Scotland’s rainforests are a biodiversity treasure
Along the western seaboard of Scotland, the largest remaining fragments of temperate rainforest in Europe cling on. Dr Andrew Weatherall and Dr Paul Walton say the Scottish government needs to back up its restoration pledge with a clear financial commitment
It was disappointing to read in the Guardian that “Britain has no rainforests to soak up carbon dioxide emissions” (The problem with blue carbon: can seagrass be replanted … by hand?, 5 November). Britain emphatically does have rainforests.
Along the western seaboard of Scotland, starting just north of Glasgow, the largest remaining fragments of temperate rainforest in Europe cling on. Under massive pressure from excessive grazing killing young trees, and rapidly spreading invasive non-native rhododendron, these fragments remain a precious carbon store and a globally important, incredibly beautiful, biodiversity treasure. Rainforest fragments also remain in the west of Wales and England.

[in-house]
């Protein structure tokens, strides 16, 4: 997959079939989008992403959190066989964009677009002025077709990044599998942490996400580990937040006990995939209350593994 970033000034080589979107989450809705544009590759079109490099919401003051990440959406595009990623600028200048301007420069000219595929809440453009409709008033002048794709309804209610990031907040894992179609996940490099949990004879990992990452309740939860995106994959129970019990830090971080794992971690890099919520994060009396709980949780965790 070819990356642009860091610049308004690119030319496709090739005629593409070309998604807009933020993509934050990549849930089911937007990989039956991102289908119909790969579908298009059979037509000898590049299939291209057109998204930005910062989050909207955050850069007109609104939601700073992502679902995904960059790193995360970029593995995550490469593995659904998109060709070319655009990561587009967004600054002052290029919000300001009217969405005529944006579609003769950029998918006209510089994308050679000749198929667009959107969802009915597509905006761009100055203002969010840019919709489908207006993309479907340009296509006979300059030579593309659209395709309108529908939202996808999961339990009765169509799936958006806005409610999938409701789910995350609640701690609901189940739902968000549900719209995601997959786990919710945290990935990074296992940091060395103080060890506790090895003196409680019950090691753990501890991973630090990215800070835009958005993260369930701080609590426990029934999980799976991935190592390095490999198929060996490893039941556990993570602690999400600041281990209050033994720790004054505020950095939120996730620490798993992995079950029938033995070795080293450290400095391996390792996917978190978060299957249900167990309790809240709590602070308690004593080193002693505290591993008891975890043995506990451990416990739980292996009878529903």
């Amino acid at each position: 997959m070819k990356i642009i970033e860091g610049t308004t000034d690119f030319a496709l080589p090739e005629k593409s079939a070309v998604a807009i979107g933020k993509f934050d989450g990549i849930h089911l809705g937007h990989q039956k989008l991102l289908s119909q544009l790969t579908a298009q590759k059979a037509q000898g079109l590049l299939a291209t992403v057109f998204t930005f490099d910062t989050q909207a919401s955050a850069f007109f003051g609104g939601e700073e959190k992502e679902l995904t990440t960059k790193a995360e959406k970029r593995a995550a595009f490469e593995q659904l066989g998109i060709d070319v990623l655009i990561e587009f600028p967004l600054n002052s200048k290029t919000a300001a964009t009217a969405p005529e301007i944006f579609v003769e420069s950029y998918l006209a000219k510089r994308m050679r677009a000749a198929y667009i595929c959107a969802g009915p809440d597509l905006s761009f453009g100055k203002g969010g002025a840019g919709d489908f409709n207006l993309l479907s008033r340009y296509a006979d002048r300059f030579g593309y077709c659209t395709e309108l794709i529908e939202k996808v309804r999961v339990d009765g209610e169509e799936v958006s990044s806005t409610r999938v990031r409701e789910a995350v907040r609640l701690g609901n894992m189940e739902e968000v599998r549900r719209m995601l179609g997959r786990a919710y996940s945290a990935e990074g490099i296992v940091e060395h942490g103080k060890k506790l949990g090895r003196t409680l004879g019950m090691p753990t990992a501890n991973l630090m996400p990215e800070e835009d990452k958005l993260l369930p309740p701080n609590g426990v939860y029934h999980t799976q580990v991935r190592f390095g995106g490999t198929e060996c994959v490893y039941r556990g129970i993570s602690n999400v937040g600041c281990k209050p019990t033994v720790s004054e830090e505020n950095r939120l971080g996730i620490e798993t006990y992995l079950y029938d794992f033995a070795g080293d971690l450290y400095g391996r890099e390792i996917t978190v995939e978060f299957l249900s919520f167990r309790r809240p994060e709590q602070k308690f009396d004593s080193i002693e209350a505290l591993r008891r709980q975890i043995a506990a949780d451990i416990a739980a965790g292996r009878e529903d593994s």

The Glasgow Leaders’ Declaration on Forests and Land Use (Cop26: world leaders agree deal to end deforestation, 1 November) made a global commitment to conserve and restore forest ecosystems. That day, Scotland’s environment minister, Mairi McAllan, restated a commitment to restore and expand Scotland’s rainforest as part of investment in the natural economy.
On Sunday, indigenous Amazonian representatives visited Cormonachan forest in Argyll for a rainforest blessing, linking the hopes and challenges of tropical and temperate rainforests. If the Scottish government now commits concrete financial and operational resources to fulfil its promise and deliver genuine ecosystem restoration for our own rainforest, perhaps that leadership will emerge, and those hopes will be rekindled.
Dr Andrew Weatherall
Principal policy officer (woodlands and forestry), RSPB
Dr Paul Walton
Head of habitats and species (Scotland), RSPB